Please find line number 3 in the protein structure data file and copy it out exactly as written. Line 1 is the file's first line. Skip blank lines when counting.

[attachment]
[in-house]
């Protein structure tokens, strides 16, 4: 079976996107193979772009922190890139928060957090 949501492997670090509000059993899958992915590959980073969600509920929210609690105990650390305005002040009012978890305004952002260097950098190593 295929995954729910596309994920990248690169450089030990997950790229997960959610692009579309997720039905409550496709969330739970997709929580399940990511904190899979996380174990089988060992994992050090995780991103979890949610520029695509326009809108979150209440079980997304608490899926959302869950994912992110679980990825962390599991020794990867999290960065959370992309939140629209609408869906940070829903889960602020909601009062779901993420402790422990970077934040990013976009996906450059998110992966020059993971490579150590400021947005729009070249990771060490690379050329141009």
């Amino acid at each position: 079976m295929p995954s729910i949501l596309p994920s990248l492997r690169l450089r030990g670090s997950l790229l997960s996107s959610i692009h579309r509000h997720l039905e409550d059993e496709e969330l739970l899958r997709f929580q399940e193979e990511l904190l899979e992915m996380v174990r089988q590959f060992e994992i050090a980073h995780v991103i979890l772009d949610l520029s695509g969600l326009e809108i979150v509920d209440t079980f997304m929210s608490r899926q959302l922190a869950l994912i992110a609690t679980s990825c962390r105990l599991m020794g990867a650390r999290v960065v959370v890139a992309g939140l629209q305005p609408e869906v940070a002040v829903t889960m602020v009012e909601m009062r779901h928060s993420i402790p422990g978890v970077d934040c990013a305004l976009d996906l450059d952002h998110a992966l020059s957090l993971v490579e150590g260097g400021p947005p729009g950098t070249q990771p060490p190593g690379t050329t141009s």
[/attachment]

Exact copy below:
């Amino acid at each position: 079976m295929p995954s729910i949501l596309p994920s990248l492997r690169l450089r030990g670090s997950l790229l997960s996107s959610i692009h579309r509000h997720l039905e409550d059993e496709e969330l739970l899958r997709f929580q399940e193979e990511l904190l899979e992915m996380v174990r089988q590959f060992e994992i050090a980073h995780v991103i979890l772009d949610l520029s695509g969600l326009e809108i979150v509920d209440t079980f997304m929210s608490r899926q959302l922190a869950l994912i992110a609690t679980s990825c962390r105990l599991m020794g990867a650390r999290v960065v959370v890139a992309g939140l629209q305005p609408e869906v940070a002040v829903t889960m602020v009012e909601m009062r779901h928060s993420i402790p422990g978890v970077d934040c990013a305004l976009d996906l450059d952002h998110a992966l020059s957090l993971v490579e150590g260097g400021p947005p729009g950098t070249q990771p060490p190593g690379t050329t141009s």